Expectation Management – Episode 1
A blokey sitcom of sorts – episode 1 of Tupaq Felber’s Expectation Management has a great comic energy that centres on Owen’s inability to hold down a relationship with a girl. The advice he gets from his friends isn’t necessarily the most constructive though but highly entertaining to watch.
Directed by Matt Greenhalgh and written by Alex Walker, Supermarket Girl is a delicately moving love story between two solitary misfits working in a large supermarket somewhere in the north. Andy and Michelle share more than they realise as their loneliness manifests itself in self-destructive behaviour but slowly, they edge towards a better place. Matthew Beard and Nichola Burley are both excellent as the sweet pair and it makes for a lovely film.
Continue reading “Short Film Review #43”
Tania Emery’s Working Lunge may only be short but it is perfectly formed as two men try to out-do each other in order to win a job from Jacqueline Boatswain’s boss. All I will say is that I love anything that uses Daniel Crossley to his full advantage – give it a whirl!
Continue reading “Short Film Review #41”
“I’m not going to share my mourning with someone from Wimbledon council
‘We’re under Merton now’”
One of the things that is easy to lose sight of as a reviewer is the sense of value for money (or otherwise) that theatre brings. I’m lucky enough to receive some free tickets, in exchange for a review of course, but I also buy a fair few, especially for the bigger shows where there has to be a real consideration about how much one is going to spend on a ticket. A case in point would be the recent Secret Cinema show around The Grand Budapest Hotel – at over £50 a ticket, it was far from cheap but for me, a first-timer with Secret Cinema, it was one of my experiences of the year thus far.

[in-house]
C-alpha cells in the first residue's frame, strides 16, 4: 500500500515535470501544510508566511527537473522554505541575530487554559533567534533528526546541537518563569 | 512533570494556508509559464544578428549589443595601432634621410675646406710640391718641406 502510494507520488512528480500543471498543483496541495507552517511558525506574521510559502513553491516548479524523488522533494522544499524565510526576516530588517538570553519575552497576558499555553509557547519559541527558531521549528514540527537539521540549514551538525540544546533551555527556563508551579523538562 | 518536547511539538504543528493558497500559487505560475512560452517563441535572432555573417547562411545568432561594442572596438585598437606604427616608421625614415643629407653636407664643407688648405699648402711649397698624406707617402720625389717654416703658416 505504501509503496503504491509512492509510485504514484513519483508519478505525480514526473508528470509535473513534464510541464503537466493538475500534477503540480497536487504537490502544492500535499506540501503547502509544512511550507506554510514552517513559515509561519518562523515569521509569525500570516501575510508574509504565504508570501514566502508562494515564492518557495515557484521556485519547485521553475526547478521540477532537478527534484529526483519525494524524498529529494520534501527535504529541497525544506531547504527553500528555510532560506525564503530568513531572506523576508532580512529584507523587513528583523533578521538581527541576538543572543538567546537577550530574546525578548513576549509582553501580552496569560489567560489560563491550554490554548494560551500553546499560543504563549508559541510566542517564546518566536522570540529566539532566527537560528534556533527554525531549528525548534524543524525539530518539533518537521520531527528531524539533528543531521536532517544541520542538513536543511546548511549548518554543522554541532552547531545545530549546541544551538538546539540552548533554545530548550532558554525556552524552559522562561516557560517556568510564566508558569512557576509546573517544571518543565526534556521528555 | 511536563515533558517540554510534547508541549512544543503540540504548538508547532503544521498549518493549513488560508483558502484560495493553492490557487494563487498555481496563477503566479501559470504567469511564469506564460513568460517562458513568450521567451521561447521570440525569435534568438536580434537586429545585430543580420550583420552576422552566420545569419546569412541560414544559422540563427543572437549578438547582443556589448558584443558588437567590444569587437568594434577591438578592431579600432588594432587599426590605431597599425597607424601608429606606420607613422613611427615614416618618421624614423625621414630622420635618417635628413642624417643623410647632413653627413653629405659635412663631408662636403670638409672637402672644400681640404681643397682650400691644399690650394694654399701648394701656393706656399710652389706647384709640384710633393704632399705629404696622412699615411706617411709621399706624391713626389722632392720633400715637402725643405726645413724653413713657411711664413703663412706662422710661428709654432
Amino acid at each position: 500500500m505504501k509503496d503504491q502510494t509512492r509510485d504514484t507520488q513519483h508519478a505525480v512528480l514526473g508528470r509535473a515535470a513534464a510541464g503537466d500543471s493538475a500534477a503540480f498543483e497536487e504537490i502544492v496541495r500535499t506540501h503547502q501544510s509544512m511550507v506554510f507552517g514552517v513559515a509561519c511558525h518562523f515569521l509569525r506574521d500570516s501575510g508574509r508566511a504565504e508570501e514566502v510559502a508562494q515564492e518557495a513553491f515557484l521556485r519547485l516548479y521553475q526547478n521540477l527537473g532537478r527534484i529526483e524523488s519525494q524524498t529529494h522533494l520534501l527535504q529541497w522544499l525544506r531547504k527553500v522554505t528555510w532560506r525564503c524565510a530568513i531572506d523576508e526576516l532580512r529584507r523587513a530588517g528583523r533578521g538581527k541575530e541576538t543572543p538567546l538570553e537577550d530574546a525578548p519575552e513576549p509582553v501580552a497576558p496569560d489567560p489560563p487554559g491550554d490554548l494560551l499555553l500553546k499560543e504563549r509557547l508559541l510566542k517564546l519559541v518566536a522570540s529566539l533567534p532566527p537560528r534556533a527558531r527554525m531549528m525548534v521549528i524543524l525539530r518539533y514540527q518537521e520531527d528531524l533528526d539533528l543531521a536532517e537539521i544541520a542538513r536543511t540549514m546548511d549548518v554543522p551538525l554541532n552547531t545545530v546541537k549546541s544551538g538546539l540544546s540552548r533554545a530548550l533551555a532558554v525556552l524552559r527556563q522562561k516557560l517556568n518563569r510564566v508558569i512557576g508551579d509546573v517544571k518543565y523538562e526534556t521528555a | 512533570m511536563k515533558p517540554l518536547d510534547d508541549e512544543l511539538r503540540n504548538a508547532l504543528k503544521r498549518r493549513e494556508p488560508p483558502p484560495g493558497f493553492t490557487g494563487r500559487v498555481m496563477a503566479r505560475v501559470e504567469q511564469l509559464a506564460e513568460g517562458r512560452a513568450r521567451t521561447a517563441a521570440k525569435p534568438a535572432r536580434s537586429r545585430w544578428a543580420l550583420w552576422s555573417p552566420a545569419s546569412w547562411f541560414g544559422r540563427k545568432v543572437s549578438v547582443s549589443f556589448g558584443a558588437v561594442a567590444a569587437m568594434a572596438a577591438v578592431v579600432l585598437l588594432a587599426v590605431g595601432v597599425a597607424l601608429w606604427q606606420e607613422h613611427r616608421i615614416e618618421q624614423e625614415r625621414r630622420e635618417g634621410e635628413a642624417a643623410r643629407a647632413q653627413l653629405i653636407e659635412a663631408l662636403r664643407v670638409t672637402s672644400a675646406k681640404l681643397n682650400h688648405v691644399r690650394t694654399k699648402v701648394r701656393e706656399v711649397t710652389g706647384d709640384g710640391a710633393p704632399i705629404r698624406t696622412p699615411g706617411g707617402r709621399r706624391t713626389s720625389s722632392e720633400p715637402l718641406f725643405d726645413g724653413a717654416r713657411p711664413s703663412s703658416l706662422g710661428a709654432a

Which is a roundabout way of leading up to saying that we spent £60+ on our tickets for David Hare’s Skylight at the Wyndhams. The payoff was that we secured front row stalls for the privilege and it turned out to be completely worth it. As the vast majority of the play is made up of a two-hander between its two main stars – here Bill Nighy and Carey Mulligan, both long time absent from the UK stage – the intimacy that we were able to feel, including an absolute ton of direct eye-contact from Nighy, made it well worth the outlay in terms of the experience, as well as the play itself. Continue reading “Review: Skylight, Wyndhams”